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Nature. 1993 Feb 25;361(6414):742-5.

Hepatitis B virus transactivator HBx uses a tumour promoter signalling pathway.

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Max-Planck-Institut für Biochemie, Martinsried, Germany.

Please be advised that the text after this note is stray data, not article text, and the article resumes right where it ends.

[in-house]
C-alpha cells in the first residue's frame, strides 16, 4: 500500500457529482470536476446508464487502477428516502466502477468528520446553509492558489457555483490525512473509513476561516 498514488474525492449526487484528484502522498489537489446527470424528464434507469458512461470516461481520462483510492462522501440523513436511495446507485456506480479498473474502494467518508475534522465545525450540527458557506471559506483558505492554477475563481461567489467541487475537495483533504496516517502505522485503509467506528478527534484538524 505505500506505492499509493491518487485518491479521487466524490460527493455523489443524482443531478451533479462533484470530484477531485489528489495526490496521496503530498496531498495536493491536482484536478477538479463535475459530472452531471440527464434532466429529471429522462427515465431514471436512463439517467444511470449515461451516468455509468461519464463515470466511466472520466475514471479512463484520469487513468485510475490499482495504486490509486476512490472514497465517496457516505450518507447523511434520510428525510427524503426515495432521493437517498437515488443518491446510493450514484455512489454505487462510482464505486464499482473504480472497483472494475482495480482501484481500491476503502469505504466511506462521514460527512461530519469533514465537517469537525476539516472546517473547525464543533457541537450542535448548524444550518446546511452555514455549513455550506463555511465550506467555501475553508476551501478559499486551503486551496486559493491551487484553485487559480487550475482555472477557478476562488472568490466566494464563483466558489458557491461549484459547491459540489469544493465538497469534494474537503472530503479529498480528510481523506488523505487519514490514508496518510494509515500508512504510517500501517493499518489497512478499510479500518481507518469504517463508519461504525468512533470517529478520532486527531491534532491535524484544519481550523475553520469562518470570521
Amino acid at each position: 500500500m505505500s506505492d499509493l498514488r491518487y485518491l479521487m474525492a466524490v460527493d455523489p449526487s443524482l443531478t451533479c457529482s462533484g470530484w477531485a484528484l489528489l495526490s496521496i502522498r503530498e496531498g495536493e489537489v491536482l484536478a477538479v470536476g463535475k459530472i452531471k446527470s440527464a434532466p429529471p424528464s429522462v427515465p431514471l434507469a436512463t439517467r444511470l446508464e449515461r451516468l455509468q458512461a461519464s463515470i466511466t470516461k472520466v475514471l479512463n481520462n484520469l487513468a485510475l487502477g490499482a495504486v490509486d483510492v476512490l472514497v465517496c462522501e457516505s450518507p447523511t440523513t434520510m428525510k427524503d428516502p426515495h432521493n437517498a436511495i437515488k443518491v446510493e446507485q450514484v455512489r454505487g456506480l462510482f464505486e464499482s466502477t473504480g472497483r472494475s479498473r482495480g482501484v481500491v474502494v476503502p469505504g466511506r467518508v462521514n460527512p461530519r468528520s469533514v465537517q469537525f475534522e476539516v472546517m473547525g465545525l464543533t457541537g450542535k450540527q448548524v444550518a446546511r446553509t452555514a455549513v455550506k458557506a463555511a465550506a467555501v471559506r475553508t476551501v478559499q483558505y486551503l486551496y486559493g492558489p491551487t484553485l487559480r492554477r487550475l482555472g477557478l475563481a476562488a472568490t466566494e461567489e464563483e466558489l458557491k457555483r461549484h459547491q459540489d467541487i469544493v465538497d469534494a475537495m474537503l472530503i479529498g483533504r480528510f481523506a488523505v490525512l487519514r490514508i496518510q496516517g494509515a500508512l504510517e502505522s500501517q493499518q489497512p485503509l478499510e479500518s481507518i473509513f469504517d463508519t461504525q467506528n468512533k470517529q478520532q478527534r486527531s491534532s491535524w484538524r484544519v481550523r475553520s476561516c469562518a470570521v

The hepatitis B virus (HBV) transactivator protein HBx is enigmatic in that it stimulates a striking variety of promoters which do not share a common cis-regulatory element. As it does not bind to DNA, it has been speculated that HBx acts indirectly through cellular pathways. Under certain conditions HBx can have an oncogenic potential, which may be relevant for HBV-associated liver carcinogenesis, but until now the mechanism for transactivation and cell transformation by HBx was unclear. We report here that HBx uses a complex signal transduction pathway for transactivation. An increase in the endogenous protein kinase C (PKC) activator sn-1,2-diacylglycerol and the subsequent activation of PKC give rise to activation of the transcription factor AP-1 (Jun-Fos). As a result, HBx transactivates through binding sites for AP-1 and other PKC-dependent transcription factors (AP-2, NF-kappa B), thereby explaining the as-yet incomprehensible variety of HBx-inducible genes. As the PKC signal cascade also mediates cell transformation by tumour-promoting agents, the mechanism presented here might account for the oncogenic potential of HBx.

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